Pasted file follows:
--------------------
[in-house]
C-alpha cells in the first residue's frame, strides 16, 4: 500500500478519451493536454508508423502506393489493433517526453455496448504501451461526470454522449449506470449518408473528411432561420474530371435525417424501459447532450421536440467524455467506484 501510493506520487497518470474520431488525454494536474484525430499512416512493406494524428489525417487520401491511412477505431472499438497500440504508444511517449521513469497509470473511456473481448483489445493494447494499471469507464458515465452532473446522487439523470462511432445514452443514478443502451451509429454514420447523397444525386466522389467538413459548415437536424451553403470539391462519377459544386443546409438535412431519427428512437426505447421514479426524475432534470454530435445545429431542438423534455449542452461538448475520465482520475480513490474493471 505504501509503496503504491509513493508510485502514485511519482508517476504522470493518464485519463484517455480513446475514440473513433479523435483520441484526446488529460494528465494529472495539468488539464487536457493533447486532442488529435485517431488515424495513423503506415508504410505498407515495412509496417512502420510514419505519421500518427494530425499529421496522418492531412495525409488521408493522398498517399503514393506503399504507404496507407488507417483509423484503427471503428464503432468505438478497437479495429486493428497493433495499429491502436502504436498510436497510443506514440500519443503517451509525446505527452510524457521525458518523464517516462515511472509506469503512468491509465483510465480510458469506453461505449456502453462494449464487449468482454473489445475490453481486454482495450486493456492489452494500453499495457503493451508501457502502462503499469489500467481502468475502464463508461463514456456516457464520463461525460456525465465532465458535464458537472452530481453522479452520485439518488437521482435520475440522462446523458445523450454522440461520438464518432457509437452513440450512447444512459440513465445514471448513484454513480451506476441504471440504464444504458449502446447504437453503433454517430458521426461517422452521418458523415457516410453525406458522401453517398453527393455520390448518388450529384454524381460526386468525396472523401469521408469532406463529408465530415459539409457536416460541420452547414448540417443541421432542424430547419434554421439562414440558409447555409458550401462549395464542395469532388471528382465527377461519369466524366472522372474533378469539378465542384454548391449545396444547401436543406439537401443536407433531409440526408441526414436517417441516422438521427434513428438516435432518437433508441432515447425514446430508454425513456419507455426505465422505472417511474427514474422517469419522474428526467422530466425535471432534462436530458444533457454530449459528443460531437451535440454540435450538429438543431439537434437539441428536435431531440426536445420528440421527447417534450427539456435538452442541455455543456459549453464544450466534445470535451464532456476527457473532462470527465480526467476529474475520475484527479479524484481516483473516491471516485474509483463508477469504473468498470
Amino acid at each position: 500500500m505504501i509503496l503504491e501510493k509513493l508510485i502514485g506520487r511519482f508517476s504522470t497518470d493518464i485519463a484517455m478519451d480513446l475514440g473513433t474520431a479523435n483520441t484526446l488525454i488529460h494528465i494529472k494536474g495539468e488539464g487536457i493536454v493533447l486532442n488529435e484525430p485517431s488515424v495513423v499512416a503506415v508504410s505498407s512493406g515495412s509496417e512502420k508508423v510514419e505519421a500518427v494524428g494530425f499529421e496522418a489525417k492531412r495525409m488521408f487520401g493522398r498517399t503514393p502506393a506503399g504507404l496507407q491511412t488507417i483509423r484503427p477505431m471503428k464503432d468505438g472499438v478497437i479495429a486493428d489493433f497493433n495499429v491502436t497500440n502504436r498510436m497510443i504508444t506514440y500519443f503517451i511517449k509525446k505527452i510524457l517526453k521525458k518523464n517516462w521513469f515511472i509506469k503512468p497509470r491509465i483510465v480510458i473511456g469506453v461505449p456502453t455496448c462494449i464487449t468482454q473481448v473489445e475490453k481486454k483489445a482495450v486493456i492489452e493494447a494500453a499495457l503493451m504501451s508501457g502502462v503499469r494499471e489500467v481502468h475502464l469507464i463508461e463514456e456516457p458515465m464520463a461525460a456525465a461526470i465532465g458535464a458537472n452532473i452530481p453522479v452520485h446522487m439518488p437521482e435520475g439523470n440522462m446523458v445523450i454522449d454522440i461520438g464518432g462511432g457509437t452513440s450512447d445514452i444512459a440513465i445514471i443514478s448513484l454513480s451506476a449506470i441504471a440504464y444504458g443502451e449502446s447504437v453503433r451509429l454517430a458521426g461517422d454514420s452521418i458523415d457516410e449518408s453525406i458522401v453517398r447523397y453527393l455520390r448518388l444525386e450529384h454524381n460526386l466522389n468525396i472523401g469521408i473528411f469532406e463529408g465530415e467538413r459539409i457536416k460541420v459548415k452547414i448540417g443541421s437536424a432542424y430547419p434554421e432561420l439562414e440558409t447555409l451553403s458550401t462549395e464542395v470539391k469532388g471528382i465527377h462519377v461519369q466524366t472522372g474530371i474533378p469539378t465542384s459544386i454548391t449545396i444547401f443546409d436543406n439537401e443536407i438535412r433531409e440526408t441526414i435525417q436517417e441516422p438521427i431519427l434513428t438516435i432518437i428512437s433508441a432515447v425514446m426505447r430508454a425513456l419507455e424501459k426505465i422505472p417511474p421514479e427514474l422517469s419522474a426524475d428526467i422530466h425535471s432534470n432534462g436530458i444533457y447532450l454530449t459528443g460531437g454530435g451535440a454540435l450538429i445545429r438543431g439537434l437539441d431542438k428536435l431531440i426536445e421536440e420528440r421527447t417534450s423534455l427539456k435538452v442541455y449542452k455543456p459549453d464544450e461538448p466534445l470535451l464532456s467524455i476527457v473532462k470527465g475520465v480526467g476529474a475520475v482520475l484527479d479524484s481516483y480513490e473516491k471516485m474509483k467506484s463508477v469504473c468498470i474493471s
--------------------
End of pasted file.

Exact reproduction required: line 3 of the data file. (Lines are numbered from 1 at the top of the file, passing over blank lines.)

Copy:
Amino acid at each position: 500500500m505504501i509503496l503504491e501510493k509513493l508510485i502514485g506520487r511519482f508517476s504522470t497518470d493518464i485519463a484517455m478519451d480513446l475514440g473513433t474520431a479523435n483520441t484526446l488525454i488529460h494528465i494529472k494536474g495539468e488539464g487536457i493536454v493533447l486532442n488529435e484525430p485517431s488515424v495513423v499512416a503506415v508504410s505498407s512493406g515495412s509496417e512502420k508508423v510514419e505519421a500518427v494524428g494530425f499529421e496522418a489525417k492531412r495525409m488521408f487520401g493522398r498517399t503514393p502506393a506503399g504507404l496507407q491511412t488507417i483509423r484503427p477505431m471503428k464503432d468505438g472499438v478497437i479495429a486493428d489493433f497493433n495499429v491502436t497500440n502504436r498510436m497510443i504508444t506514440y500519443f503517451i511517449k509525446k505527452i510524457l517526453k521525458k518523464n517516462w521513469f515511472i509506469k503512468p497509470r491509465i483510465v480510458i473511456g469506453v461505449p456502453t455496448c462494449i464487449t468482454q473481448v473489445e475490453k481486454k483489445a482495450v486493456i492489452e493494447a494500453a499495457l503493451m504501451s508501457g502502462v503499469r494499471e489500467v481502468h475502464l469507464i463508461e463514456e456516457p458515465m464520463a461525460a456525465a461526470i465532465g458535464a458537472n452532473i452530481p453522479v452520485h446522487m439518488p437521482e435520475g439523470n440522462m446523458v445523450i454522449d454522440i461520438g464518432g462511432g457509437t452513440s450512447d445514452i444512459a440513465i445514471i443514478s448513484l454513480s451506476a449506470i441504471a440504464y444504458g443502451e449502446s447504437v453503433r451509429l454517430a458521426g461517422d454514420s452521418i458523415d457516410e449518408s453525406i458522401v453517398r447523397y453527393l455520390r448518388l444525386e450529384h454524381n460526386l466522389n468525396i472523401g469521408i473528411f469532406e463529408g465530415e467538413r459539409i457536416k460541420v459548415k452547414i448540417g443541421s437536424a432542424y430547419p434554421e432561420l439562414e440558409t447555409l451553403s458550401t462549395e464542395v470539391k469532388g471528382i465527377h462519377v461519369q466524366t472522372g474530371i474533378p469539378t465542384s459544386i454548391t449545396i444547401f443546409d436543406n439537401e443536407i438535412r433531409e440526408t441526414i435525417q436517417e441516422p438521427i431519427l434513428t438516435i432518437i428512437s433508441a432515447v425514446m426505447r430508454a425513456l419507455e424501459k426505465i422505472p417511474p421514479e427514474l422517469s419522474a426524475d428526467i422530466h425535471s432534470n432534462g436530458i444533457y447532450l454530449t459528443g460531437g454530435g451535440a454540435l450538429i445545429r438543431g439537434l437539441d431542438k428536435l431531440i426536445e421536440e420528440r421527447t417534450s423534455l427539456k435538452v442541455y449542452k455543456p459549453d464544450e461538448p466534445l470535451l464532456s467524455i476527457v473532462k470527465g475520465v480526467g476529474a475520475v482520475l484527479d479524484s481516483y480513490e473516491k471516485m474509483k467506484s463508477v469504473c468498470i474493471s